Can you imagine a world without creativity? Impossible! The creative mind has found cures for diseases, created magnificent art and music, invented countless tools and machines that have made life easier and more comfortable, solved many complex problems facing society, and has brought joy, awe, inspiration and fun into our lives. The essential skill of creativity is, in fact, the first trait attributed to God in the Torah – “In the beginning God created…”
It is because creativity is so fundamental to the human experience that I read with great interest Adam Grant’s recent article in the New York Times, “How to Raise a Creative Child. Step One: Back Off.” Everyone has the potential to have a creative mind – and in our youth, we exude creative expression (drawing on walls, building forts out of blankets). It is only as we age that our innate creativity is suppressed in so many children.
Some of this is due to parents, who desire for their children a high level of mastery of existing skills over creativity. They make their children “practice until perfect,” wrongly thinking they can program their kids to be creative. But the passion has to come from within. Child prodigies rarely become geniuses who change the world – they only master what already exists. Seeking the approval of parents and teachers, children conform, rather than take risks to be original. Instead of killing creativity and originality, Grant says, parents need to back off in order to foster creativity.
The conditions for creativity rarely exist in schools, either, and are more often than not, frowned upon. Schools and classrooms are usually very orderly environments. Schools tend to celebrate the child who conforms to behavioral norms – students who are compliant, good natured, responsible, and tolerant. These same qualities are associated with low levels of creativity. Creative behavior is often viewed as disruptive in the school environment.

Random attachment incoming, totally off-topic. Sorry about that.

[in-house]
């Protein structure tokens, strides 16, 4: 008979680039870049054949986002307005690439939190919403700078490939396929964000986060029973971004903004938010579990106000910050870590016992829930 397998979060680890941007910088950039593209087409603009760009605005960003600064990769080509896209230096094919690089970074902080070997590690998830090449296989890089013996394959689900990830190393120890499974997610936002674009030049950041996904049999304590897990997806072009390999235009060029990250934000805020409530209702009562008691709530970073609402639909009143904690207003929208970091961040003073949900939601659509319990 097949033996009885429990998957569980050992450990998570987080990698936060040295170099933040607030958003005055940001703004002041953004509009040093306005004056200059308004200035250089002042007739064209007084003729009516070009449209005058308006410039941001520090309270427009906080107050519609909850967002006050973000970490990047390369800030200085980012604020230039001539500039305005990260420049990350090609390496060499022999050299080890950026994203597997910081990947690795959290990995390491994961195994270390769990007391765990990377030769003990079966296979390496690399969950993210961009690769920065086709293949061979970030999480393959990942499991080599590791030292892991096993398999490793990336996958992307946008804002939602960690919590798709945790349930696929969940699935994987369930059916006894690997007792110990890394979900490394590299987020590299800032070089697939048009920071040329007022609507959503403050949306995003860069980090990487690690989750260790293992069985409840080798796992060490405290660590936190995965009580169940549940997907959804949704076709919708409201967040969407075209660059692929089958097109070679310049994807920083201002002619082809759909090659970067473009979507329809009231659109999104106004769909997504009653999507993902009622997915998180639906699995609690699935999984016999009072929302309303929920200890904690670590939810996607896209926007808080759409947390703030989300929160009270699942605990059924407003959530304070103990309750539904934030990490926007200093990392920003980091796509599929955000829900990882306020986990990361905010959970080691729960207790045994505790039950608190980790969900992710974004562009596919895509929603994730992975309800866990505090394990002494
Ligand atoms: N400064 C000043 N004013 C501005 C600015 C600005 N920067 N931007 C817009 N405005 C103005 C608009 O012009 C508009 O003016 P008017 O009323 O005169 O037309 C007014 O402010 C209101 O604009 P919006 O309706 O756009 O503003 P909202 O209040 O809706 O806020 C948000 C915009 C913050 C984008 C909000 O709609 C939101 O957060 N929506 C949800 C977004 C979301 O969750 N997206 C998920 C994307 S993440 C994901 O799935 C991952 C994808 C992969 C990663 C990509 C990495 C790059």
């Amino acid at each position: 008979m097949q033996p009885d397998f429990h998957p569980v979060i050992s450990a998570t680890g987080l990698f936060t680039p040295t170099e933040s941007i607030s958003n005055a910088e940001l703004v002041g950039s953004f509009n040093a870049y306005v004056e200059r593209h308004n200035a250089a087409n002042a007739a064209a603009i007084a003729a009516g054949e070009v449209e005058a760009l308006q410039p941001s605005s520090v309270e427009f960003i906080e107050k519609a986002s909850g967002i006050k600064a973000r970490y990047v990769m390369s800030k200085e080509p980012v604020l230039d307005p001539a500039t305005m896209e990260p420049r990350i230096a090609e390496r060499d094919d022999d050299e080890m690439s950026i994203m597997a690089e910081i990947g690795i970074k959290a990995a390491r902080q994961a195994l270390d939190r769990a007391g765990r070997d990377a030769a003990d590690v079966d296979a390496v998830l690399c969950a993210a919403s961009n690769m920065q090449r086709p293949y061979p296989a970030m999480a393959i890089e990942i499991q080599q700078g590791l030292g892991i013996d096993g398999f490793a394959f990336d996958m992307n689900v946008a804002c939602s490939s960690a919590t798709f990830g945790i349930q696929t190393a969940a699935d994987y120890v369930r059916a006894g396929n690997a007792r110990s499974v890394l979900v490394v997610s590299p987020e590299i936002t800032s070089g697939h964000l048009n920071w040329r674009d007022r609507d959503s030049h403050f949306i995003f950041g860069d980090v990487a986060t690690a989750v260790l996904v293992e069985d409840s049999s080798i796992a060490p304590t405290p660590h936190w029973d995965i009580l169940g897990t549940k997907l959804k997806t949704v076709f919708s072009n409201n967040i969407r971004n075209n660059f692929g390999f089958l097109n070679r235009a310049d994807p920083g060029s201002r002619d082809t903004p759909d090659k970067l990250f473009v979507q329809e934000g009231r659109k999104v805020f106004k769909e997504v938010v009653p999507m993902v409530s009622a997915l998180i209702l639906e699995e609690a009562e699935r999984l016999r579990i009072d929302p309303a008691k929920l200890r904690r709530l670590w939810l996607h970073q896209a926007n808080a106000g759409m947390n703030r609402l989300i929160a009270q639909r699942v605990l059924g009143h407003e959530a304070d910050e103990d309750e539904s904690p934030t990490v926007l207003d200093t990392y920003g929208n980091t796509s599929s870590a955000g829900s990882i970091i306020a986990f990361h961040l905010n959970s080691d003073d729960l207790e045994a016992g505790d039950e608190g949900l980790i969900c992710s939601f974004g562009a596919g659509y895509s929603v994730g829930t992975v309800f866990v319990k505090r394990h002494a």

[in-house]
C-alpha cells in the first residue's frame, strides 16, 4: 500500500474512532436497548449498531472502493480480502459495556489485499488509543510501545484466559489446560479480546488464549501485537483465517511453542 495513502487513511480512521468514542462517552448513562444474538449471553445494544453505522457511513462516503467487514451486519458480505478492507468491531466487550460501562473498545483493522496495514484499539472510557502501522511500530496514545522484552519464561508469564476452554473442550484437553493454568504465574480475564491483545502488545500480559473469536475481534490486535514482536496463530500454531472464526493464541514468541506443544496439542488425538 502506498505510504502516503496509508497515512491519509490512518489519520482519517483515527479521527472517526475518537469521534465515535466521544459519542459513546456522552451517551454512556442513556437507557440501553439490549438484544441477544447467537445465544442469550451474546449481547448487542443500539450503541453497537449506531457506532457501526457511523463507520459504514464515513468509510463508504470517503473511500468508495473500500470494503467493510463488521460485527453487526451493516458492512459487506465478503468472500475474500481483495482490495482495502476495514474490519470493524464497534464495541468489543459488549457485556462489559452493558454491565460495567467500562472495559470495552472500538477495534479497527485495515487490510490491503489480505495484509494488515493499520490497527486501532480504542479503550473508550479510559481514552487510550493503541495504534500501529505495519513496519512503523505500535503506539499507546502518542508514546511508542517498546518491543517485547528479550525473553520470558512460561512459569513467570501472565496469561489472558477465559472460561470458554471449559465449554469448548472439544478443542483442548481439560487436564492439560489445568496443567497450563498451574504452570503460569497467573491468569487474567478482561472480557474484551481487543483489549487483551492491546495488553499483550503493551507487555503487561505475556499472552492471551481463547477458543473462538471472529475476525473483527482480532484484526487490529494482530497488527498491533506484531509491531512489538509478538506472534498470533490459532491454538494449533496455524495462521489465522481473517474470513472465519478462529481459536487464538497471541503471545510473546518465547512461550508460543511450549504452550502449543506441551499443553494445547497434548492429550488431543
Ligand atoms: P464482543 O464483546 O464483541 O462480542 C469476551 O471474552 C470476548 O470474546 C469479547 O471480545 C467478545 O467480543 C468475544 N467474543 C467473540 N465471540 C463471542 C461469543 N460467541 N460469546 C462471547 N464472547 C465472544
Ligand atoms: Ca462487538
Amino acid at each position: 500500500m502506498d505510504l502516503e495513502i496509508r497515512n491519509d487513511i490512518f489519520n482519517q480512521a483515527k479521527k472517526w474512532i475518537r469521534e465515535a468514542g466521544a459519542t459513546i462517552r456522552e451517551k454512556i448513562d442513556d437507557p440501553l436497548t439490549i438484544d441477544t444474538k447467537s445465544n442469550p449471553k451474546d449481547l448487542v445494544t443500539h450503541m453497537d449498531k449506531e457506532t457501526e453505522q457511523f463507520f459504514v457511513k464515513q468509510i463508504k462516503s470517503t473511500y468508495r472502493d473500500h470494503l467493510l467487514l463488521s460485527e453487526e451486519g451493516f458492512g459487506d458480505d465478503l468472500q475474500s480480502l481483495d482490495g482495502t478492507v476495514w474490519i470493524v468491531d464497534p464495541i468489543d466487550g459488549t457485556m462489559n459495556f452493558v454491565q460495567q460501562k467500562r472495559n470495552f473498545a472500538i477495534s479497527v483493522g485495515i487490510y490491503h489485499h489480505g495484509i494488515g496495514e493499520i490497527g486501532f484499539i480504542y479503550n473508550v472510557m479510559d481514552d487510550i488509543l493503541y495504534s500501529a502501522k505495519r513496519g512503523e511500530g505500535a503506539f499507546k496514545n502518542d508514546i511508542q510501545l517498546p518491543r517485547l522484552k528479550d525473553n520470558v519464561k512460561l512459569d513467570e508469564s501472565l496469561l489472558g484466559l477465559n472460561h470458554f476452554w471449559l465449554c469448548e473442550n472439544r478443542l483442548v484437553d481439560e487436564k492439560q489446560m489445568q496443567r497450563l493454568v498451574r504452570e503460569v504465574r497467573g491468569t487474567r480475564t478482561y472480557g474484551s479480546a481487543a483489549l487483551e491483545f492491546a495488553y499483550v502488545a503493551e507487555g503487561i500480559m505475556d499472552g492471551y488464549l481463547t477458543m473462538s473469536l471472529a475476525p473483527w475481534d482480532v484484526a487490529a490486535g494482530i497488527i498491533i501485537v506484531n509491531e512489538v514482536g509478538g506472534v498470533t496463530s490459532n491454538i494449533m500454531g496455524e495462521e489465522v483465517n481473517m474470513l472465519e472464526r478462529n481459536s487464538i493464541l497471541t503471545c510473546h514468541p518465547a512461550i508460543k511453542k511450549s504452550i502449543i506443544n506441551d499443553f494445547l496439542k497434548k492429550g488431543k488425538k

Dr. Robert Bilder, a professor of psychology at UCLA, states that creativity requires more. It flourishes on the edge of chaos; that is where creative changes and big shifts occur. The conditions intersect between the pull for order and unpredictability. So when he asked kids which aspects of the learning environment made them feel more creative, they answered an environment that valued freedom to explore, and an environment that did not simply seek right or wrong answers. This came as no surprise to me.
Students are more likely to be able to engage in the creative process in an environment that imposes fewer rules, not more of them! Grant sites a study that reports that children who came from homes with fewer rules, but which also promoted responsibility and moral decision-making, were more likely to be creative.
Children need time and space to be creative. They need to daydream and imagine, to explore and generate ideas. The more ideas that are generated, the better the ideas become. As Sir Ken Robinson has said, imagination is the root of creativity; it brings to mind things that are not present in our senses. This is what leads to innovation.
Humanity needs creative thinkers and problem solvers. We all have the potential to tap the creativity that is within us. The space, environment and conditions have to be right to foster, not suppress, the creative mind both in the home and at school.
While mine is not a scientific study, it comes as no surprise again that when I ask Hillel students about the new learning spaces at Hillel, the overwhelming majority respond in a similar way that the kids did in Dr. Bilder’s study. Creativity is a necessity in today’s world – let’s foster and nurture it in our children!